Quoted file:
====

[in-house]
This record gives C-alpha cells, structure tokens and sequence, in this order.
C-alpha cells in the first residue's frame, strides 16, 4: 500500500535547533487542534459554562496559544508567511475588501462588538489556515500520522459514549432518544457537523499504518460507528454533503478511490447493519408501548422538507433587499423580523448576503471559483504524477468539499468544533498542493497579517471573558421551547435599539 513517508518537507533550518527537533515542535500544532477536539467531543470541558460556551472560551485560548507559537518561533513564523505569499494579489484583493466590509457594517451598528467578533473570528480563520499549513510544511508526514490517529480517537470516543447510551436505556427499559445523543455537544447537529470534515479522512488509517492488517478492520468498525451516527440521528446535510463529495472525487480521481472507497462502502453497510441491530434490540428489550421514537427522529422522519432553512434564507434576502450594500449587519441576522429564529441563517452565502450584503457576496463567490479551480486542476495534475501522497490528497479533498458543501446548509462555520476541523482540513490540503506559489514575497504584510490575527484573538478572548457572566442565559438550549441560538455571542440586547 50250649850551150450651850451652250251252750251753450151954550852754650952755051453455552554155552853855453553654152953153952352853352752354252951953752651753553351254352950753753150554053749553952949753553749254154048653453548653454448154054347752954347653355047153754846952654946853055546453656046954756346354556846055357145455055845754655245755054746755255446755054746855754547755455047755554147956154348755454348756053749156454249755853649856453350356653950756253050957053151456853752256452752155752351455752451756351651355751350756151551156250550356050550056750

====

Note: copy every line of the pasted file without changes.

[in-house]
This record gives C-alpha cells, structure tokens and sequence, in this order.
C-alpha cells in the first residue's frame, strides 16, 4: 500500500535547533487542534459554562496559544508567511475588501462588538489556515500520522459514549432518544457537523499504518460507528454533503478511490447493519408501548422538507433587499423580523448576503471559483504524477468539499468544533498542493497579517471573558421551547435599539 513517508518537507533550518527537533515542535500544532477536539467531543470541558460556551472560551485560548507559537518561533513564523505569499494579489484583493466590509457594517451598528467578533473570528480563520499549513510544511508526514490517529480517537470516543447510551436505556427499559445523543455537544447537529470534515479522512488509517492488517478492520468498525451516527440521528446535510463529495472525487480521481472507497462502502453497510441491530434490540428489550421514537427522529422522519432553512434564507434576502450594500449587519441576522429564529441563517452565502450584503457576496463567490479551480486542476495534475501522497490528497479533498458543501446548509462555520476541523482540513490540503506559489514575497504584510490575527484573538478572548457572566442565559438550549441560538455571542440586547 50250649850551150450651850451652250251252750251753450151954550852754650952755051453455552554155552853855453553654152953153952352853352752354252951953752651753553351254352950753753150554053749553952949753553749254154048653453548653454448154054347752954347653355047153754846952654946853055546453656046954756346354556846055357145455055845754655245755054746755255446755054746855754547755455047755554147956154348755454348756053749156454249755853649856453350356653950756253050957053151456853752256452752155752351455752451756351651355751350756151551156250550356050550056750